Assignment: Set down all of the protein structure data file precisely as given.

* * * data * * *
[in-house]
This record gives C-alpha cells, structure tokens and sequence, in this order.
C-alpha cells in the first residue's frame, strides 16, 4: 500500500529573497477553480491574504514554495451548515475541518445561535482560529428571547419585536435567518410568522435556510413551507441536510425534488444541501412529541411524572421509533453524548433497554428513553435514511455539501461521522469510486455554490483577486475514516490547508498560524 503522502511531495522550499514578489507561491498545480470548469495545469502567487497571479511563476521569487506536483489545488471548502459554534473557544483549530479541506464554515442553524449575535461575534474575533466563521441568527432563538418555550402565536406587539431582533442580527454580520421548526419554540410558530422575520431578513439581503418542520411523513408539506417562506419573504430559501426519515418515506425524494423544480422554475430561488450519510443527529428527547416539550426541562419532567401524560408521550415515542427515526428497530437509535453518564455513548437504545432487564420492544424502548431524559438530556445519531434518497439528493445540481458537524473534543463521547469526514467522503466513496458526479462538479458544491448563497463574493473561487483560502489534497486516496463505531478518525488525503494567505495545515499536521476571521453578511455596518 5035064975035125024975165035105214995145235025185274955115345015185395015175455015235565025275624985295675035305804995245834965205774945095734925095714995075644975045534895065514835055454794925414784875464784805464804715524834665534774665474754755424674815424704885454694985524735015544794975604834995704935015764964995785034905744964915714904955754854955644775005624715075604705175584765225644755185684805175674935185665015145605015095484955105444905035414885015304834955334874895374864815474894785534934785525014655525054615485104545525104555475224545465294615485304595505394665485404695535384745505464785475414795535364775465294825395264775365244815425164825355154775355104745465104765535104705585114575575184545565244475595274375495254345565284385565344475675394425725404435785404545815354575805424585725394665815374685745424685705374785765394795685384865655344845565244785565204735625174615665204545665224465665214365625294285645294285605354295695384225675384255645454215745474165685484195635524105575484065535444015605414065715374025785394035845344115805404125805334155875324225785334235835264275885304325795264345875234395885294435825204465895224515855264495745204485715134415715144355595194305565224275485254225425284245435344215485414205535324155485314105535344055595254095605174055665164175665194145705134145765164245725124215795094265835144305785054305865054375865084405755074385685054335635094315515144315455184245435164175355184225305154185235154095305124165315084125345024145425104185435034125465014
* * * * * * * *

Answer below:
[in-house]
This record gives C-alpha cells, structure tokens and sequence, in this order.
C-alpha cells in the first residue's frame, strides 16, 4: 500500500529573497477553480491574504514554495451548515475541518445561535482560529428571547419585536435567518410568522435556510413551507441536510425534488444541501412529541411524572421509533453524548433497554428513553435514511455539501461521522469510486455554490483577486475514516490547508498560524 503522502511531495522550499514578489507561491498545480470548469495545469502567487497571479511563476521569487506536483489545488471548502459554534473557544483549530479541506464554515442553524449575535461575534474575533466563521441568527432563538418555550402565536406587539431582533442580527454580520421548526419554540410558530422575520431578513439581503418542520411523513408539506417562506419573504430559501426519515418515506425524494423544480422554475430561488450519510443527529428527547416539550426541562419532567401524560408521550415515542427515526428497530437509535453518564455513548437504545432487564420492544424502548431524559438530556445519531434518497439528493445540481458537524473534543463521547469526514467522503466513496458526479462538479458544491448563497463574493473561487483560502489534497486516496463505531478518525488525503494567505495545515499536521476571521453578511455596518 5035064975035125024975165035105214995145235025185274955115345015185395015175455015235565025275624985295675035305804995245834965205774945095734925095714995075644975045534895065514835055454794925414784875464784805464804715524834665534774665474754755424674815424704885454694985524735015544794975604834995704935015764964995785034905744964915714904955754854955644775005624715075604705175584765225644755185684805175674935185665015145605015095484955105444905035414885015304834955334874895374864815474894785534934785525014655525054615485104545525104555475224545465294615485304595505394665485404695535384745505464785475414795535364775465294825395264775365244815425164825355154775355104745465104765535104705585114575575184545565244475595274375495254345565284385565344475675394425725404435785404545815354575805424585725394665815374685745424685705374785765394795685384865655344845565244785565204735625174615665204545665224465665214365625294285645294285605354295695384225675384255645454215745474165685484195635524105575484065535444015605414065715374025785394035845344115805404125805334155875324225785334235835264275885304325795264345875234395885294435825204465895224515855264495745204485715134415715144355595194305565224275485254225425284245435344215485414205535324155485314105535344055595254095605174055665164175665194145705134145765164245725124215795094265835144305785054305865054375865084405755074385685054335635094315515144315455184245435164175355184225305154185235154095305124165315084125345024145425104185435034125465014